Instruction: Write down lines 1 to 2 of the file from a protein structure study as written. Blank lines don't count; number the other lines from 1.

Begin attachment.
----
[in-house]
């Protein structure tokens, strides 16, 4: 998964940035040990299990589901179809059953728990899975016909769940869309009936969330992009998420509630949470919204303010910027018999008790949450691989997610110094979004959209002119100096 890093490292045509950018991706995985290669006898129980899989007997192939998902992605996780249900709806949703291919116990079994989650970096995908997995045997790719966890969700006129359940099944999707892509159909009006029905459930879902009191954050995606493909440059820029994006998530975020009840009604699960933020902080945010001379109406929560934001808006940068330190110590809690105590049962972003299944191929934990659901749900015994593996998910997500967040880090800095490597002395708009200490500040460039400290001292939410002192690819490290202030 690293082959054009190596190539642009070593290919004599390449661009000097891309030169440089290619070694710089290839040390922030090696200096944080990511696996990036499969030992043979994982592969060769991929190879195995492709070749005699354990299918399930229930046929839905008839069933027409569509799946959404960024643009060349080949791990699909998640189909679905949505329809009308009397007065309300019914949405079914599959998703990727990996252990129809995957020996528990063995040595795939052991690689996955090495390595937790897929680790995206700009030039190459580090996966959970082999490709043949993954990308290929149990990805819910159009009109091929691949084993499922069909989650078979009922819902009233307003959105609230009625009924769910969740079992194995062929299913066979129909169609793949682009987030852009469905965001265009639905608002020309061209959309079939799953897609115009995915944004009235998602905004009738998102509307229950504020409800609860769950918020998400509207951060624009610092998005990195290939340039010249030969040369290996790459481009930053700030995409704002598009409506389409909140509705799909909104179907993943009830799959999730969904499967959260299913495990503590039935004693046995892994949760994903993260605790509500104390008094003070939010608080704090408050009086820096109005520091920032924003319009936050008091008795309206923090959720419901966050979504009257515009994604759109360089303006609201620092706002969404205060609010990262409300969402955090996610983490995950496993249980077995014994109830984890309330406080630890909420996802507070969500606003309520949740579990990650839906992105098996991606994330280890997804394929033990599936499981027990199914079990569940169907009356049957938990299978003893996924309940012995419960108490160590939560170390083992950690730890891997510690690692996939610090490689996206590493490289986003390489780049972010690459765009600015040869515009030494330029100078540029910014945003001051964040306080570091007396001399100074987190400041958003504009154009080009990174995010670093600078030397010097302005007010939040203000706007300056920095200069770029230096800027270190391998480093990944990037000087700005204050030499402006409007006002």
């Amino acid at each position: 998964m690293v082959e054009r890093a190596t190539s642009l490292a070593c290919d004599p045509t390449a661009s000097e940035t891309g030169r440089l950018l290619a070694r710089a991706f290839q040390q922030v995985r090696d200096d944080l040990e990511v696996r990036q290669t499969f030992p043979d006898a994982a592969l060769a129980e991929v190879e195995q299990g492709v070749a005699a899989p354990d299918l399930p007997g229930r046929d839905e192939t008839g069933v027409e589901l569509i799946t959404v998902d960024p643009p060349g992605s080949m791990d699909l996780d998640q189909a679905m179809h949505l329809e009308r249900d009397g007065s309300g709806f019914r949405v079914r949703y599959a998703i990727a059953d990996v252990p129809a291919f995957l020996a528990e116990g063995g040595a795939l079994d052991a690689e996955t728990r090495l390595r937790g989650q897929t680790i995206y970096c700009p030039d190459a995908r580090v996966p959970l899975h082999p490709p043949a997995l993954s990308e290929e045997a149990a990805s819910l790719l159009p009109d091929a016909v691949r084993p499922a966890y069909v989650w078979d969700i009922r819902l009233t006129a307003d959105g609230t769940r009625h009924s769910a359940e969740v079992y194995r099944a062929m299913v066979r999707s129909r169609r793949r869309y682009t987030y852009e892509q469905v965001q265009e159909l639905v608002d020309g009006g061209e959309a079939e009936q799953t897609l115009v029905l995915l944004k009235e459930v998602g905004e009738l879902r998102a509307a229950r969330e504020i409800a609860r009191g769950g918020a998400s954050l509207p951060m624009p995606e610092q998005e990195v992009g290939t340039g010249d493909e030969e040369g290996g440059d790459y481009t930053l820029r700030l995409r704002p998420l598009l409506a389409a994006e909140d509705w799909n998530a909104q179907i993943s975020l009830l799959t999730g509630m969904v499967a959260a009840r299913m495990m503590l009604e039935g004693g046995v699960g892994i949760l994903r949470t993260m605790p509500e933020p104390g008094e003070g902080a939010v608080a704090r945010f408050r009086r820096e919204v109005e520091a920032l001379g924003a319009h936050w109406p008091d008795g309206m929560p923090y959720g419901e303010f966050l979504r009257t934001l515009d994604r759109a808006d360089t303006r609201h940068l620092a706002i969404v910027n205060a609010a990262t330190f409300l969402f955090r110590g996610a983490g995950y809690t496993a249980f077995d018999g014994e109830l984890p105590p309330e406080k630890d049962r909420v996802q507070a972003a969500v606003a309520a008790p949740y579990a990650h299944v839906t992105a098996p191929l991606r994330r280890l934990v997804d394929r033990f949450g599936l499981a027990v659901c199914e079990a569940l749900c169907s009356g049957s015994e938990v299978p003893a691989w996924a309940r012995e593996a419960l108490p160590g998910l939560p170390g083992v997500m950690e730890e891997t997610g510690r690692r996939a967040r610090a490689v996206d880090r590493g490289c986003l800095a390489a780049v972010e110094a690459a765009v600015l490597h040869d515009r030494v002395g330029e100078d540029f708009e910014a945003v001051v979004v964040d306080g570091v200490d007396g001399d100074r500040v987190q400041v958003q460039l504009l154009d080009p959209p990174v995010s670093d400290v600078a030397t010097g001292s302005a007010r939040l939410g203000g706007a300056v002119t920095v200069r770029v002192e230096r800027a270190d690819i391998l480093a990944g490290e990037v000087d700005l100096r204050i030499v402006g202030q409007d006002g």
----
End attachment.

[in-house]
């Protein structure tokens, strides 16, 4: 998964940035040990299990589901179809059953728990899975016909769940869309009936969330992009998420509630949470919204303010910027018999008790949450691989997610110094979004959209002119100096 890093490292045509950018991706995985290669006898129980899989007997192939998902992605996780249900709806949703291919116990079994989650970096995908997995045997790719966890969700006129359940099944999707892509159909009006029905459930879902009191954050995606493909440059820029994006998530975020009840009604699960933020902080945010001379109406929560934001808006940068330190110590809690105590049962972003299944191929934990659901749900015994593996998910997500967040880090800095490597002395708009200490500040460039400290001292939410002192690819490290202030 690293082959054009190596190539642009070593290919004599390449661009000097891309030169440089290619070694710089290839040390922030090696200096944080990511696996990036499969030992043979994982592969060769991929190879195995492709070749005699354990299918399930229930046929839905008839069933027409569509799946959404960024643009060349080949791990699909998640189909679905949505329809009308009397007065309300019914949405079914599959998703990727990996252990129809995957020996528990063995040595795939052991690689996955090495390595937790897929680790995206700009030039190459580090996966959970082999490709043949993954990308290929149990990805819910159009009109091929691949084993499922069909989650078979009922819902009233307003959105609230009625009924769910969740079992194995062929299913066979129909169609793949682009987030852009469905965001265009639905608002020309061209959309079939799953897609115009995915944004009235998602905004009738998102509307229950504020409800609860769950918020998400509207951060624009610092998005990195290939340039010249030969040369290996790459481009930053700030995409704002598009409506389409909140509705799909909104179907993943009830799959999730969904499967959260299913495990503590039935004693046995892994949760994903993260605790509500104390008094003070939010608080704090408050009086820096109005520091920032924003319009936050008091008795309206923090959720419901966050979504009257515009994604759109360089303006609201620092706002969404205060609010990262409300969402955090996610983490995950496993249980077995014994109830984890309330406080630890909420996802507070969500606003309520949740579990990650839906992105098996991606994330280890997804394929033990599936499981027990199914079990569940169907009356049957938990299978003893996924309940012995419960108490160590939560170390083992950690730890891997510690690692996939610090490689996206590493490289986003390489780049972010690459765009600015040869515009030494330029100078540029910014945003001051964040306080570091007396001399100074987190400041958003504009154009080009990174995010670093600078030397010097302005007010939040203000706007300056920095200069770029230096800027270190391998480093990944990037000087700005204050030499402006409007006002």